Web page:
Long Term Care Insurance Quotes for 60 to 69 Years Old

Long Term Care Insurance for 60 to 69 years oldIf you’re 60 to 69 years old and want to know how much long-term care insurance costs, you’re in the perfect place!

The problem is most websites won’t show you free quotes.

(They just want your personal info!)

But not at Insurance Dodo.

We’re going to give you exactly what you want, sample long-term care insurance quotes, whether you’re in excellent or poor health, married or single, and that pay out various amounts from $150 per day ($4,500 per month) to $250 per day ($7,500 per month).  We’re also going to show you rates by your exact age, whether you’re 62 or 68, not just a ballpark for people in their sixties.

(We Think) You Already Know What You Need

Most long-term care articles talk about how much it costs to pay for in-home care or an extended stay at an assisted living facility, and talk about how Medicare isn’t gonna cover it.  They talk about triggering the policy by not being able to complete 2 of the 6 activities of daily living…

You already know all this!  You just need QUOTES now!

Or at least, that’s our assumption.  If you just need rates, move to the next section.  If you’re not sure how much insurance you actually need, we recommend you check out SeniorLiving.org’s resource about the cost of assisted living and home care in the U.S.

Sample Long-Term Care Rates for Age 60 to 69

Please understand the quotes we’re about to show vary widely on the options you choose.

Some common long-term care options are:

  • Inflation protection
  • Waiting period before coverage begins (elimination period)
  • Benefit period (how long the policy pays out)
  • and Maximum benefit (what’s the max amount the policy will pay out)

The rates also change quite a bit if you’re single as compared to married.  Married people tend to provide care for each other so they need to use the insurance less, making it a bit cheaper for married folks.  Better health can also fetch you a better rate.  For the quotes below, we’ll assume you’re in great health.

Sample Rates for Single Individuals

All rates below assume a healthy individual using a 3-year benefit period, a 90-day elimination period, and a benefit that grows 5% compounding for inflation.  *Please see the disclosure below.

Age $150/day ($4,500 Monthly) $250/day ($7,500 Monthly)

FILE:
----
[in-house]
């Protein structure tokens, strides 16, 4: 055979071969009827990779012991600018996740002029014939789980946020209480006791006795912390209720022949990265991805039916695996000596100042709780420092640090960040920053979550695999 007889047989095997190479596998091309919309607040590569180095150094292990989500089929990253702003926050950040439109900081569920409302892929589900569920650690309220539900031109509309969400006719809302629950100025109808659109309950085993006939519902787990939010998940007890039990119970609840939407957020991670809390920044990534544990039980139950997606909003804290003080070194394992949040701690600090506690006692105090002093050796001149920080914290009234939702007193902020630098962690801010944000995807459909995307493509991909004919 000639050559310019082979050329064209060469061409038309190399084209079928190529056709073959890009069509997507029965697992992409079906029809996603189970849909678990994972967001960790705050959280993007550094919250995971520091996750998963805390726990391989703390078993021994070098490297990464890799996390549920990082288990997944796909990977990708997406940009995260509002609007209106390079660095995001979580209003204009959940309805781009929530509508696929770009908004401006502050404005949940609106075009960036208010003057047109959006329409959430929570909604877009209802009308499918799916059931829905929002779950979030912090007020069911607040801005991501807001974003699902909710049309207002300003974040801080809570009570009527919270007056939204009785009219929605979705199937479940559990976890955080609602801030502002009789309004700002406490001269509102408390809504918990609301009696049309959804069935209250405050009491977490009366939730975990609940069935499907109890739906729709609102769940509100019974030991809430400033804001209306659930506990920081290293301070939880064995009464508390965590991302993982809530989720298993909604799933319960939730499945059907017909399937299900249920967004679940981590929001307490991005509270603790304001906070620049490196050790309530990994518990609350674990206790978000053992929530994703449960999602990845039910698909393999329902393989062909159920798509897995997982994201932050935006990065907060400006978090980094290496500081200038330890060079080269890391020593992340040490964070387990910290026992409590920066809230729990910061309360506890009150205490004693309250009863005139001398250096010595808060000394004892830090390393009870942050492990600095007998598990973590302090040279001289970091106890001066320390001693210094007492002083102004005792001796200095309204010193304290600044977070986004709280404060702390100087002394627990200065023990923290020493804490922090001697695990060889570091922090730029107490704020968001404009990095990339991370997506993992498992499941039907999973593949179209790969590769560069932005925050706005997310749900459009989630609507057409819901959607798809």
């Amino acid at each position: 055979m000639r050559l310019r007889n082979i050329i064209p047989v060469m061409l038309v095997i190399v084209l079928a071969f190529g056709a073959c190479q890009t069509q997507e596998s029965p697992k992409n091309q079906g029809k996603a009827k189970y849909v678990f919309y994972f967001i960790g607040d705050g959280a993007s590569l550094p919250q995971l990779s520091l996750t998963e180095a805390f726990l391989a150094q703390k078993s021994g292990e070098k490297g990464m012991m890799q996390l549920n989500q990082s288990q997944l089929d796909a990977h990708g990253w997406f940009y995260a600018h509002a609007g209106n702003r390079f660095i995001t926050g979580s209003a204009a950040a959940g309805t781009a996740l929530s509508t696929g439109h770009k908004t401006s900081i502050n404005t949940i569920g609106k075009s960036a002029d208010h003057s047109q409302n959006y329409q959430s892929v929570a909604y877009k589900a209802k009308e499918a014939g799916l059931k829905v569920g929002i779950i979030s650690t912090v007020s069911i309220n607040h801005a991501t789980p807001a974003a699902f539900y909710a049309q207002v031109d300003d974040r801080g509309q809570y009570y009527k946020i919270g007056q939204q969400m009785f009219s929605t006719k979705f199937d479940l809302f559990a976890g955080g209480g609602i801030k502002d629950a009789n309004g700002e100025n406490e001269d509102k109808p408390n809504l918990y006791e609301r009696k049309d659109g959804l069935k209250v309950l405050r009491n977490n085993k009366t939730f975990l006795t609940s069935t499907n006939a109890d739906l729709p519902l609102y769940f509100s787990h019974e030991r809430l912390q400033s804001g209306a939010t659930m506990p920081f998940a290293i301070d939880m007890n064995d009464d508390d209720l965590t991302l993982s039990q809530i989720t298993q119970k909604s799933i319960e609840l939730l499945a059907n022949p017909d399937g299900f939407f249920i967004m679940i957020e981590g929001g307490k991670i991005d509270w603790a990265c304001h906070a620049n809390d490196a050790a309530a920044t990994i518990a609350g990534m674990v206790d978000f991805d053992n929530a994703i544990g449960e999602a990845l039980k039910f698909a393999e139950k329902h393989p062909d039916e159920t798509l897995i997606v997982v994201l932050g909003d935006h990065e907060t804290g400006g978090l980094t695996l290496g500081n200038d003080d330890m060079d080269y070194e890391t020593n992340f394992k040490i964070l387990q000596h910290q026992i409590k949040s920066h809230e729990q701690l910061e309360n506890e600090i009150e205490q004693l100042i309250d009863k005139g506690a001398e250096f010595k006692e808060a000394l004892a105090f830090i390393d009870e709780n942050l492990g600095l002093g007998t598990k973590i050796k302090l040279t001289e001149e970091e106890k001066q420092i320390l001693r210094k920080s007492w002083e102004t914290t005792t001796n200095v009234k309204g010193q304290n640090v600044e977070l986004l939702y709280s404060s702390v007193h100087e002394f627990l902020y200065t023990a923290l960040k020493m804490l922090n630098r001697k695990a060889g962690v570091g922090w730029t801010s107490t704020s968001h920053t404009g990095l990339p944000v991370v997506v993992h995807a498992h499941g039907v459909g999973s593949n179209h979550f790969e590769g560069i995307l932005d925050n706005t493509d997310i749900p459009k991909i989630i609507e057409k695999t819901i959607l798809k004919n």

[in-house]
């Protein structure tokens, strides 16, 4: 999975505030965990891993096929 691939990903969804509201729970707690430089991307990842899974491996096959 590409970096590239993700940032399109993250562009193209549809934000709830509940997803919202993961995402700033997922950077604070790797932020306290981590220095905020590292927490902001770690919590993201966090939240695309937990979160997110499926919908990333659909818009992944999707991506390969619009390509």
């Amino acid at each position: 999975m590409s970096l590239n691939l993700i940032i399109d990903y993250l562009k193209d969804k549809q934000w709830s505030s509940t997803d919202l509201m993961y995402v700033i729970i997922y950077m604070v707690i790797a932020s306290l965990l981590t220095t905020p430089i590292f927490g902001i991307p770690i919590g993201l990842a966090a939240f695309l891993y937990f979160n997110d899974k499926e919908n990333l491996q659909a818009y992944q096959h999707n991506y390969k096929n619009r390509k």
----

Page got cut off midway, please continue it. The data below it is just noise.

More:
60 Years Old $303.34 $500.04
61 Years Old $317.01 $522.59
62 Years Old $332.06 $547.44
63 Years Old $351.85 $580.06
64 Years Old $371.75 $612.91
65 Years Old $386.41 $637.03
66 Years Old $417.77 $688.65
67 Years Old $441.49 $727.87
68 Years Old $477.17 $787.08
69 Years Old $512.97 $846.33

*Rates are monthly premiums are estimates only and are not to be considered an offer of coverage.  Rates change by health, exact age, gender (for some companies), and state of residence.

Sample Rates for Married Individuals

Same as above, all rates below assume a healthy individual using a 3-year benefit period, a 90-day elimination period, and a benefit that grows 5% compounding for inflation. *Please see the disclosure below.

Age $150/day ($4,500 Monthly) $250/day ($7,500 Monthly)
60 Years Old $226.75 $374.32
61 Years Old $237.31 $391.75
62 Years Old $248.82 $410.79
63 Years Old $263.78 $435.50
64 Years Old $278.86 $460.42
65 Years Old $289.76 $478.39
66 Years Old $312.94 $516.61
67 Years Old $330.89 $546.32
68 Years Old $357.76 $555.93
69 Years Old $384.62 $635.44

*Rates are monthly premiums are estimates only and are not to be considered an offer of coverage.  Rates change by health, exact age, gender (for some companies), and state of residence.

3 Ways to Reduce Your LTC Premium

There are several things you can do to lower the cost of your long-term care policy.

#1 – Remove the 5% Compound Inflation

The inflation option essentially doubles your benefit every 15 years.  The thinking is maybe you’re 63 now and it costs $6,000 per month for assisted living in your state.  But when you’re 73 in 10 years, the same facility might cost $9,000 to $10,000.  By adding the inflation option, your benefit will increase every year.

Other options instead of removing it all together would be choosing simple interest (does not compound), if the company has that option.

#2 – Extend the Waiting Period (Elimination Period)

I’ve quoted a 90-day waiting period above, but many policies will allow you to extend that to 6 months to a year.

If you can sustain 6 months to a year of nursing home/assisted living costs, this might be a great option for you.  For example, say you’re 66 years old right now and as of today, you qualify for the long term care insurance to kick in, but you’ve selected a 1-year elimination (waiting) period.  You will need to cover the costs of your care for 1 year before the insurance benefit begins paying you.

#3 – Reduce the Benefit Period

The quotes above show a policy paying out for up to 3 years.  Some policies will let you reduce that to 2 years.  This reduces the company’s financial risk, so your premiums get reduced as well.

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